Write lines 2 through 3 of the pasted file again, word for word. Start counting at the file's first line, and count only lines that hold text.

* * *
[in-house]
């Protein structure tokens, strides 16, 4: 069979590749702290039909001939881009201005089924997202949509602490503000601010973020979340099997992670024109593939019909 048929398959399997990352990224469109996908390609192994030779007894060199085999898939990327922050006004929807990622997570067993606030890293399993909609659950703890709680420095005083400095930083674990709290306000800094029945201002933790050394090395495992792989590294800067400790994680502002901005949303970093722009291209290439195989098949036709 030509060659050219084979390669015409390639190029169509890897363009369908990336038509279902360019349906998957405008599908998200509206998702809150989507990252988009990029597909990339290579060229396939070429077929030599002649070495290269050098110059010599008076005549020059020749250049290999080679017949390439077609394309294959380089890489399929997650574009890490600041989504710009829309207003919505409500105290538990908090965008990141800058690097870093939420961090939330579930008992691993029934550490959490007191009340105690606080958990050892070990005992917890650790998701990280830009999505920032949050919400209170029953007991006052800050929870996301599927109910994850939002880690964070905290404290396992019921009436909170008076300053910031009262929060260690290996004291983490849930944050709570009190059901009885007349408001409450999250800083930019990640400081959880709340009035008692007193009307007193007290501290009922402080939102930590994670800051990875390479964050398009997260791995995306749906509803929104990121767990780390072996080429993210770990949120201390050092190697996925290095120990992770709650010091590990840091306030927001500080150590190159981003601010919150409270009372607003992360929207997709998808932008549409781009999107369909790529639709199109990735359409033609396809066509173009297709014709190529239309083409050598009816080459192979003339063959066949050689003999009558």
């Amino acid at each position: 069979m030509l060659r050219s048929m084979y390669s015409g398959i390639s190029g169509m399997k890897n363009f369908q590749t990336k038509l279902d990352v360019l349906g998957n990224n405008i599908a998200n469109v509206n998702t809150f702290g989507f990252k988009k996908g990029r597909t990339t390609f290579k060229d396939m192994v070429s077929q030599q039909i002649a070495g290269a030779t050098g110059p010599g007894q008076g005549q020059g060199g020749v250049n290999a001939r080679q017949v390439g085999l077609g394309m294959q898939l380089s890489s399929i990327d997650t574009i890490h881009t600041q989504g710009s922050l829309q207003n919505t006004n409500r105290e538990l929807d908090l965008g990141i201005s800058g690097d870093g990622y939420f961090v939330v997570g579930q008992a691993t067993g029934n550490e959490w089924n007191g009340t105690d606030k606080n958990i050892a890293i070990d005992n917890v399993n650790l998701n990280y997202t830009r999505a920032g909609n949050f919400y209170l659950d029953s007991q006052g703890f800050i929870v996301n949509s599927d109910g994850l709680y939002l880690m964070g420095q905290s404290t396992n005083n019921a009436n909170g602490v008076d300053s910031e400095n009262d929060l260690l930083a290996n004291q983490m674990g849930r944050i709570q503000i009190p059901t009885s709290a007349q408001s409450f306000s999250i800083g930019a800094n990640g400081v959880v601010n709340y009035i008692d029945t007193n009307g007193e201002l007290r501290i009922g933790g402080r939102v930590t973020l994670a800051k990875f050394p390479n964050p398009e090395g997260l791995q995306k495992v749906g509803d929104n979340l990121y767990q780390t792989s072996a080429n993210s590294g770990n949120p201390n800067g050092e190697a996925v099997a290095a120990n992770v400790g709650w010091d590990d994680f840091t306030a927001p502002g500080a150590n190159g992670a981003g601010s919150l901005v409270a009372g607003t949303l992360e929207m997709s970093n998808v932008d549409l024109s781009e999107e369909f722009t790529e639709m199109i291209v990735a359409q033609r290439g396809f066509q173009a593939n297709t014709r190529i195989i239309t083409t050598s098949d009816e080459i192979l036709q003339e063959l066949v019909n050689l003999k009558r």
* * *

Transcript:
């Protein structure tokens, strides 16, 4: 069979590749702290039909001939881009201005089924997202949509602490503000601010973020979340099997992670024109593939019909 048929398959399997990352990224469109996908390609192994030779007894060199085999898939990327922050006004929807990622997570067993606030890293399993909609659950703890709680420095005083400095930083674990709290306000800094029945201002933790050394090395495992792989590294800067400790994680502002901005949303970093722009291209290439195989098949036709 030509060659050219084979390669015409390639190029169509890897363009369908990336038509279902360019349906998957405008599908998200509206998702809150989507990252988009990029597909990339290579060229396939070429077929030599002649070495290269050098110059010599008076005549020059020749250049290999080679017949390439077609394309294959380089890489399929997650574009890490600041989504710009829309207003919505409500105290538990908090965008990141800058690097870093939420961090939330579930008992691993029934550490959490007191009340105690606080958990050892070990005992917890650790998701990280830009999505920032949050919400209170029953007991006052800050929870996301599927109910994850939002880690964070905290404290396992019921009436909170008076300053910031009262929060260690290996004291983490849930944050709570009190059901009885007349408001409450999250800083930019990640400081959880709340009035008692007193009307007193007290501290009922402080939102930590994670800051990875390479964050398009997260791995995306749906509803929104990121767990780390072996080429993210770990949120201390050092190697996925290095120990992770709650010091590990840091306030927001500080150590190159981003601010919150409270009372607003992360929207997709998808932008549409781009999107369909790529639709199109990735359409033609396809066509173009297709014709190529239309083409050598009816080459192979003339063959066949050689003999009558």
């Amino acid at each position: 069979m030509l060659r050219s048929m084979y390669s015409g398959i390639s190029g169509m399997k890897n363009f369908q590749t990336k038509l279902d990352v360019l349906g998957n990224n405008i599908a998200n469109v509206n998702t809150f702290g989507f990252k988009k996908g990029r597909t990339t390609f290579k060229d396939m192994v070429s077929q030599q039909i002649a070495g290269a030779t050098g110059p010599g007894q008076g005549q020059g060199g020749v250049n290999a001939r080679q017949v390439g085999l077609g394309m294959q898939l380089s890489s399929i990327d997650t574009i890490h881009t600041q989504g710009s922050l829309q207003n919505t006004n409500r105290e538990l929807d908090l965008g990141i201005s800058g690097d870093g990622y939420f961090v939330v997570g579930q008992a691993t067993g029934n550490e959490w089924n007191g009340t105690d606030k606080n958990i050892a890293i070990d005992n917890v399993n650790l998701n990280y997202t830009r999505a920032g909609n949050f919400y209170l659950d029953s007991q006052g703890f800050i929870v996301n949509s599927d109910g994850l709680y939002l880690m964070g420095q905290s404290t396992n005083n019921a009436n909170g602490v008076d300053s910031e400095n009262d929060l260690l930083a290996n004291q983490m674990g849930r944050i709570q503000i009190p059901t009885s709290a007349q408001s409450f306000s999250i800083g930019a800094n990640g400081v959880v601010n709340y009035i008692d029945t007193n009307g007193e201002l007290r501290i009922g933790g402080r939102v930590t973020l994670a800051k990875f050394p390479n964050p398009e090395g997260l791995q995306k495992v749906g509803d929104n979340l990121y767990q780390t792989s072996a080429n993210s590294g770990n949120p201390n800067g050092e190697a996925v099997a290095a120990n992770v400790g709650w010091d590990d994680f840091t306030a927001p502002g500080a150590n190159g992670a981003g601010s919150l901005v409270a009372g607003t949303l992360e929207m997709s970093n998808v932008d549409l024109s781009e999107e369909f722009t790529e639709m199109i291209v990735a359409q033609r290439g396809f066509q173009a593939n297709t014709r190529i195989i239309t083409t050598s098949d009816e080459i192979l036709q003339e063959l066949v019909n050689l003999k009558r």